An agreement signed by Greece's DEPA Commercial and the French company TotalEnergies for the supply of Liquified Natural Gas (LNG) is a decisive step for ensuring a sufficient energy supply for the country if the flow of natural gas from Russia is reduced or stopped entirely, the environment and energy ministry announced on Thursday.
"With this strategic agreement, the national goal set by the government for the country's energy sufficiency and a gradual weaning from Russian natural gas is achieved. The agreement is being implemented ahead of a difficult winter in energy terms for all of Europe, not only because of the international surge in prices but also the fear of power and heating cuts throughout the continent," the ministry said.
The agreement envisages LNG deliveries by two LNG freighters a month, with a total load equivalent to 10 TWh for the next five months, between November 2022 and March 2023.
Greece is buying LNG at a different benchmark rate than the TTF benchmark price, which is highly volatile, and also retains the right to not accept delivery of shipments if they are deemed unnecessary with the payment of a cancellation fee.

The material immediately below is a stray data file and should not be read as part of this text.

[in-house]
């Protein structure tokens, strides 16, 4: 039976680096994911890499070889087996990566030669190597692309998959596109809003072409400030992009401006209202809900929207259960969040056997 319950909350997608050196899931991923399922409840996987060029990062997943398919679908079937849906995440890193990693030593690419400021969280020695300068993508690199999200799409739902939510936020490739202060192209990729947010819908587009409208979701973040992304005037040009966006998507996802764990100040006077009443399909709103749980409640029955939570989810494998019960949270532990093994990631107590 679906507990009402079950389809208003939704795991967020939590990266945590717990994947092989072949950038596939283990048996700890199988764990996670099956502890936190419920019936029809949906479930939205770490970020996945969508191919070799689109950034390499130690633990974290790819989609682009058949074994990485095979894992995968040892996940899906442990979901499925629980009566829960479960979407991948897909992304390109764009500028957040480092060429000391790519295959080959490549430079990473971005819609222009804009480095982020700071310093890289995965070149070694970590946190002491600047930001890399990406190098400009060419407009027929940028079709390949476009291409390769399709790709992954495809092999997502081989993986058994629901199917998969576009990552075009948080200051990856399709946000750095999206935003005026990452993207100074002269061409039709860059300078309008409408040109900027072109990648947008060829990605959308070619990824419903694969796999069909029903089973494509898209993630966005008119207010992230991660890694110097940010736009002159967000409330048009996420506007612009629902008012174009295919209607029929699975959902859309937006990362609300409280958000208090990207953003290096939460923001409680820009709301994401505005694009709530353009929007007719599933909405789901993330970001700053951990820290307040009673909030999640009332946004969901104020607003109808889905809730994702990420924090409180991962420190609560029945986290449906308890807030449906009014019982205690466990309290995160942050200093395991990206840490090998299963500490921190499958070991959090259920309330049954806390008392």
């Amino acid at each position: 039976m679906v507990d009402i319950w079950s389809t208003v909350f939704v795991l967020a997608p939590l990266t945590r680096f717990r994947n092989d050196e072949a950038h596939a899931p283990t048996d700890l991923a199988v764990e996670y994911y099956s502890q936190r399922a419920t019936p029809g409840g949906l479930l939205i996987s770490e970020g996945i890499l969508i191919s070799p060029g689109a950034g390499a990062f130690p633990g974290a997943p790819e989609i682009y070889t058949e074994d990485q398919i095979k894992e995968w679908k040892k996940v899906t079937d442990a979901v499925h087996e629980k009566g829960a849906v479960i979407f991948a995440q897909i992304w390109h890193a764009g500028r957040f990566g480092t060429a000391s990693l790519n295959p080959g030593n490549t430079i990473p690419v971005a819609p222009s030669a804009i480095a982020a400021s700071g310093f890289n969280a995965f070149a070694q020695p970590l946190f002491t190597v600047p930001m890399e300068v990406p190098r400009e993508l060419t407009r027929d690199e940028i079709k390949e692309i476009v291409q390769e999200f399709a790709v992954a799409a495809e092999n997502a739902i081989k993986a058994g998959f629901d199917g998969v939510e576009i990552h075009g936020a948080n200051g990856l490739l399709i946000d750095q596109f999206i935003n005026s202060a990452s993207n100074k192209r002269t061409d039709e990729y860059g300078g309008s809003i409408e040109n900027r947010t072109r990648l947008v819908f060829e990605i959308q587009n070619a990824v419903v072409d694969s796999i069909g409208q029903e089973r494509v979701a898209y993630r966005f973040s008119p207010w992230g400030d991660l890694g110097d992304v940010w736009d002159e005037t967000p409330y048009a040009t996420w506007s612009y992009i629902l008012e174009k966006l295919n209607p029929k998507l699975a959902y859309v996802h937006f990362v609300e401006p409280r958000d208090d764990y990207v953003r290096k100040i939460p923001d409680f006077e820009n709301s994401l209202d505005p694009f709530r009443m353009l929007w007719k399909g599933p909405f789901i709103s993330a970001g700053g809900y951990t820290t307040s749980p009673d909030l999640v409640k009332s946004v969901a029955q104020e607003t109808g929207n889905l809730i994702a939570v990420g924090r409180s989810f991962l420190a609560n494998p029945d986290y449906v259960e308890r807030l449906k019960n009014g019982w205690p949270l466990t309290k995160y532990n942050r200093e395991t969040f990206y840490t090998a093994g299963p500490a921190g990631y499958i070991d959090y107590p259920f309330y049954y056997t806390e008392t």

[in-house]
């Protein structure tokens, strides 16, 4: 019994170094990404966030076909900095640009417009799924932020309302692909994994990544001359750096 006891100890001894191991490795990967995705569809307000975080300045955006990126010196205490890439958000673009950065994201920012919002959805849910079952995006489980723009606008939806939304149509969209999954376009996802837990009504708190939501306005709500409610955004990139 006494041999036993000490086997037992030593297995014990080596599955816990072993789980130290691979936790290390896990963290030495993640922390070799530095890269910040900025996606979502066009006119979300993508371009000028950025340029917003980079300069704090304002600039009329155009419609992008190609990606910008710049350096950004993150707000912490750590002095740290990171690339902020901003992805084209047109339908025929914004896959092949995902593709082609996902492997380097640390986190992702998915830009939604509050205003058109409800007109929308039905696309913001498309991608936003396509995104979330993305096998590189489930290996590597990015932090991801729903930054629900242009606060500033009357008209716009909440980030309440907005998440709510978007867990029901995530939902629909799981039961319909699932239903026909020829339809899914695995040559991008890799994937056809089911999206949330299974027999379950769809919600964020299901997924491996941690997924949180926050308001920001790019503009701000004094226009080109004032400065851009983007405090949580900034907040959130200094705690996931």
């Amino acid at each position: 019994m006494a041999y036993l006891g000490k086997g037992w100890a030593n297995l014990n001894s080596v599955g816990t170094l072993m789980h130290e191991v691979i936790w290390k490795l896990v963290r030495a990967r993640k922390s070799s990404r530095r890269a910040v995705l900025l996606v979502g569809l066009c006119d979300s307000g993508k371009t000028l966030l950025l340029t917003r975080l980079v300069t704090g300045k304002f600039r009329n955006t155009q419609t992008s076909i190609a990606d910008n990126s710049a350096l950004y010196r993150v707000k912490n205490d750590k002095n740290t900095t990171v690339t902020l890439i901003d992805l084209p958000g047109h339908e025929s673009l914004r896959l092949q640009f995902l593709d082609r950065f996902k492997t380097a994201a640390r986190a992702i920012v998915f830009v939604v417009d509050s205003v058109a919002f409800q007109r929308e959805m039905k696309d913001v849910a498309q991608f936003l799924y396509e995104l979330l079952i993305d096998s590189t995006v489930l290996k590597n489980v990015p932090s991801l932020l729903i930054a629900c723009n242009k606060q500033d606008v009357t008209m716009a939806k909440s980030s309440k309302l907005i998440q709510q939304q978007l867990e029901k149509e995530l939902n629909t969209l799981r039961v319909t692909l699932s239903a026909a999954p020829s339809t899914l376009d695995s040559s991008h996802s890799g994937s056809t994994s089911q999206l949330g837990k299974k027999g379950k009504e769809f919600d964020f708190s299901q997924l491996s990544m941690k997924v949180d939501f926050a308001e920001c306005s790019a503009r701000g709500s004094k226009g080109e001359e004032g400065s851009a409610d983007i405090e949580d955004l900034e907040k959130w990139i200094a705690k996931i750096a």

"This agreement seals the coordinated actions of the government, via the environment and energy ministry, and DEPA Commercial for the energy shielding of the country. Given that more than 70 pct of imported natural gas in Greece is used for producing electricity, its unobstructed supply, secured through a series of agreements, guarantees the steady coverage of the country's energy needs, even if supply from Russia is reduced," the ministry said.
Greece has already reduced its dependence on Russian natural gas to 34 pct (from 45 pct in 2021) in the first half of 2022, increasing imports of LNG via Revythoussa to 44 pct of total natgas imports.